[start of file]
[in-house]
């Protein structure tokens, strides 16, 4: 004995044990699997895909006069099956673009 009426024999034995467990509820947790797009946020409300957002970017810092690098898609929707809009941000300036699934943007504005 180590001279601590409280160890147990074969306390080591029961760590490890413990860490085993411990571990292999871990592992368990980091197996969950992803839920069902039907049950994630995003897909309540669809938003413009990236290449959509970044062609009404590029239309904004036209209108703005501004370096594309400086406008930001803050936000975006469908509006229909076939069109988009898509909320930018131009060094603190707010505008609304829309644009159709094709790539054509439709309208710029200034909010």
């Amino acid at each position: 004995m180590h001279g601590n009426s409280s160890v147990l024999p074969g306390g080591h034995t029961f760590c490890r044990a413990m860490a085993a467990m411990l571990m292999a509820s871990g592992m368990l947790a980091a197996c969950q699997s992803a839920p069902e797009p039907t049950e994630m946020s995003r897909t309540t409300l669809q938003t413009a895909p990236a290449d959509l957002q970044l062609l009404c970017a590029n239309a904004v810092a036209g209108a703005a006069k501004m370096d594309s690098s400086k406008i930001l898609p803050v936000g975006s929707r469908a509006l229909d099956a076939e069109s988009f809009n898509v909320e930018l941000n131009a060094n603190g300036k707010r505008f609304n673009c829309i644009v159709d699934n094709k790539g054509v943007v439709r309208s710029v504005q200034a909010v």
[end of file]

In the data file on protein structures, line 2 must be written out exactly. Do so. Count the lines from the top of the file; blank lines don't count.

């Protein structure tokens, strides 16, 4: 004995044990699997895909006069099956673009 009426024999034995467990509820947790797009946020409300957002970017810092690098898609929707809009941000300036699934943007504005 180590001279601590409280160890147990074969306390080591029961760590490890413990860490085993411990571990292999871990592992368990980091197996969950992803839920069902039907049950994630995003897909309540669809938003413009990236290449959509970044062609009404590029239309904004036209209108703005501004370096594309400086406008930001803050936000975006469908509006229909076939069109988009898509909320930018131009060094603190707010505008609304829309644009159709094709790539054509439709309208710029200034909010």